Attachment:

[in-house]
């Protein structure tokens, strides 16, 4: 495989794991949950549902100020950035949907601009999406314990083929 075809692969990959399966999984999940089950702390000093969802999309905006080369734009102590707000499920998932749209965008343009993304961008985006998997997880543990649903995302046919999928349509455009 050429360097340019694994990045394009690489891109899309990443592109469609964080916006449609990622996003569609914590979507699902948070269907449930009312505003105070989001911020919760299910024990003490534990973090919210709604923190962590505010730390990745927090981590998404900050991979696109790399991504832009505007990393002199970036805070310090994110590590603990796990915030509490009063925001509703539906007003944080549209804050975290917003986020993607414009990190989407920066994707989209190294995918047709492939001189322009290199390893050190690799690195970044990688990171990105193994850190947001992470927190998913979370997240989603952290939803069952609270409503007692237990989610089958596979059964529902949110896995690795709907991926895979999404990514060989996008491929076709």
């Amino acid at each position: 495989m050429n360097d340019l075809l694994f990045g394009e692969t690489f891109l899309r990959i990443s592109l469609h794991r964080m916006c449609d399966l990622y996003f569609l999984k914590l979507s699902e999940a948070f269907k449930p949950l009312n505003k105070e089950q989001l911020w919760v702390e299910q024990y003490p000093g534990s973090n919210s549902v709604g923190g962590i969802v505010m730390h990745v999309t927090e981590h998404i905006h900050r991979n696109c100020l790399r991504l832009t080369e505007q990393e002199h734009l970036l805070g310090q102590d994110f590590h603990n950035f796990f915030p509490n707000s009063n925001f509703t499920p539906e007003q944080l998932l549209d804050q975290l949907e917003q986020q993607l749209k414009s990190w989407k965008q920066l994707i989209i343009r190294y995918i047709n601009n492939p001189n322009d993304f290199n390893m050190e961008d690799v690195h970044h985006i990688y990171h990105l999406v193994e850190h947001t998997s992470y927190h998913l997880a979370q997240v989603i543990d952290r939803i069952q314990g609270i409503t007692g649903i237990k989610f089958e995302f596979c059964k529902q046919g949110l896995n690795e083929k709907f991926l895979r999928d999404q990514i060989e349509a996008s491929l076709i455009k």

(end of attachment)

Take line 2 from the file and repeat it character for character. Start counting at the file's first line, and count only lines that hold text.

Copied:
């Protein structure tokens, strides 16, 4: 495989794991949950549902100020950035949907601009999406314990083929 075809692969990959399966999984999940089950702390000093969802999309905006080369734009102590707000499920998932749209965008343009993304961008985006998997997880543990649903995302046919999928349509455009 050429360097340019694994990045394009690489891109899309990443592109469609964080916006449609990622996003569609914590979507699902948070269907449930009312505003105070989001911020919760299910024990003490534990973090919210709604923190962590505010730390990745927090981590998404900050991979696109790399991504832009505007990393002199970036805070310090994110590590603990796990915030509490009063925001509703539906007003944080549209804050975290917003986020993607414009990190989407920066994707989209190294995918047709492939001189322009290199390893050190690799690195970044990688990171990105193994850190947001992470927190998913979370997240989603952290939803069952609270409503007692237990989610089958596979059964529902949110896995690795709907991926895979999404990514060989996008491929076709």